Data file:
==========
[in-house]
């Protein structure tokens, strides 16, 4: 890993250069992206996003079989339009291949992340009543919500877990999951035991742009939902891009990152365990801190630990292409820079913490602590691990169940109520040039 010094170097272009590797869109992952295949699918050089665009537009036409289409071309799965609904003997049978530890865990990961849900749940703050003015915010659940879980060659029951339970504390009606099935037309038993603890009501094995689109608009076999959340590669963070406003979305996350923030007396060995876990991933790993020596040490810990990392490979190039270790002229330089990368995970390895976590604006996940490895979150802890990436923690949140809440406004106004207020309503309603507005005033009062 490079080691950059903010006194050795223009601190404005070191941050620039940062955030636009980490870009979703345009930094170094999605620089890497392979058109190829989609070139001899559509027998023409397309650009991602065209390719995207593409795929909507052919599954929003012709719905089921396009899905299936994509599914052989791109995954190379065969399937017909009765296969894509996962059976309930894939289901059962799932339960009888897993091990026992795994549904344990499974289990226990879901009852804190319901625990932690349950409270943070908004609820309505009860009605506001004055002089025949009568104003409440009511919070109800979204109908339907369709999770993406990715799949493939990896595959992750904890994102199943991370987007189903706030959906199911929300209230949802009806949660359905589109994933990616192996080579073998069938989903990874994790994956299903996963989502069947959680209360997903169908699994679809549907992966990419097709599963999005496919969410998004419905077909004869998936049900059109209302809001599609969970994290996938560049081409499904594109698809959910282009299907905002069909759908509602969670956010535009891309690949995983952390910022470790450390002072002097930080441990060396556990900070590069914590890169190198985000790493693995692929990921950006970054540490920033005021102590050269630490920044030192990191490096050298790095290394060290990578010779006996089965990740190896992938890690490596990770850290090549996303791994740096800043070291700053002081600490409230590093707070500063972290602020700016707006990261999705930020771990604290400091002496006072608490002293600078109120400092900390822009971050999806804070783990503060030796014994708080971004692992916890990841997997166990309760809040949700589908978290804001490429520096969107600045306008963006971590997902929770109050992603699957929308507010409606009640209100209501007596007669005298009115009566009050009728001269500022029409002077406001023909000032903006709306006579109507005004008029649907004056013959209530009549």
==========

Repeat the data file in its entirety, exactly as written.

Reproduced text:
[in-house]
């Protein structure tokens, strides 16, 4: 890993250069992206996003079989339009291949992340009543919500877990999951035991742009939902891009990152365990801190630990292409820079913490602590691990169940109520040039 010094170097272009590797869109992952295949699918050089665009537009036409289409071309799965609904003997049978530890865990990961849900749940703050003015915010659940879980060659029951339970504390009606099935037309038993603890009501094995689109608009076999959340590669963070406003979305996350923030007396060995876990991933790993020596040490810990990392490979190039270790002229330089990368995970390895976590604006996940490895979150802890990436923690949140809440406004106004207020309503309603507005005033009062 490079080691950059903010006194050795223009601190404005070191941050620039940062955030636009980490870009979703345009930094170094999605620089890497392979058109190829989609070139001899559509027998023409397309650009991602065209390719995207593409795929909507052919599954929003012709719905089921396009899905299936994509599914052989791109995954190379065969399937017909009765296969894509996962059976309930894939289901059962799932339960009888897993091990026992795994549904344990499974289990226990879901009852804190319901625990932690349950409270943070908004609820309505009860009605506001004055002089025949009568104003409440009511919070109800979204109908339907369709999770993406990715799949493939990896595959992750904890994102199943991370987007189903706030959906199911929300209230949802009806949660359905589109994933990616192996080579073998069938989903990874994790994956299903996963989502069947959680209360997903169908699994679809549907992966990419097709599963999005496919969410998004419905077909004869998936049900059109209302809001599609969970994290996938560049081409499904594109698809959910282009299907905002069909759908509602969670956010535009891309690949995983952390910022470790450390002072002097930080441990060396556990900070590069914590890169190198985000790493693995692929990921950006970054540490920033005021102590050269630490920044030192990191490096050298790095290394060290990578010779006996089965990740190896992938890690490596990770850290090549996303791994740096800043070291700053002081600490409230590093707070500063972290602020700016707006990261999705930020771990604290400091002496006072608490002293600078109120400092900390822009971050999806804070783990503060030796014994708080971004692992916890990841997997166990309760809040949700589908978290804001490429520096969107600045306008963006971590997902929770109050992603699957929308507010409606009640209100209501007596007669005298009115009566009050009728001269500022029409002077406001023909000032903006709306006579109507005004008029649907004056013959209530009549």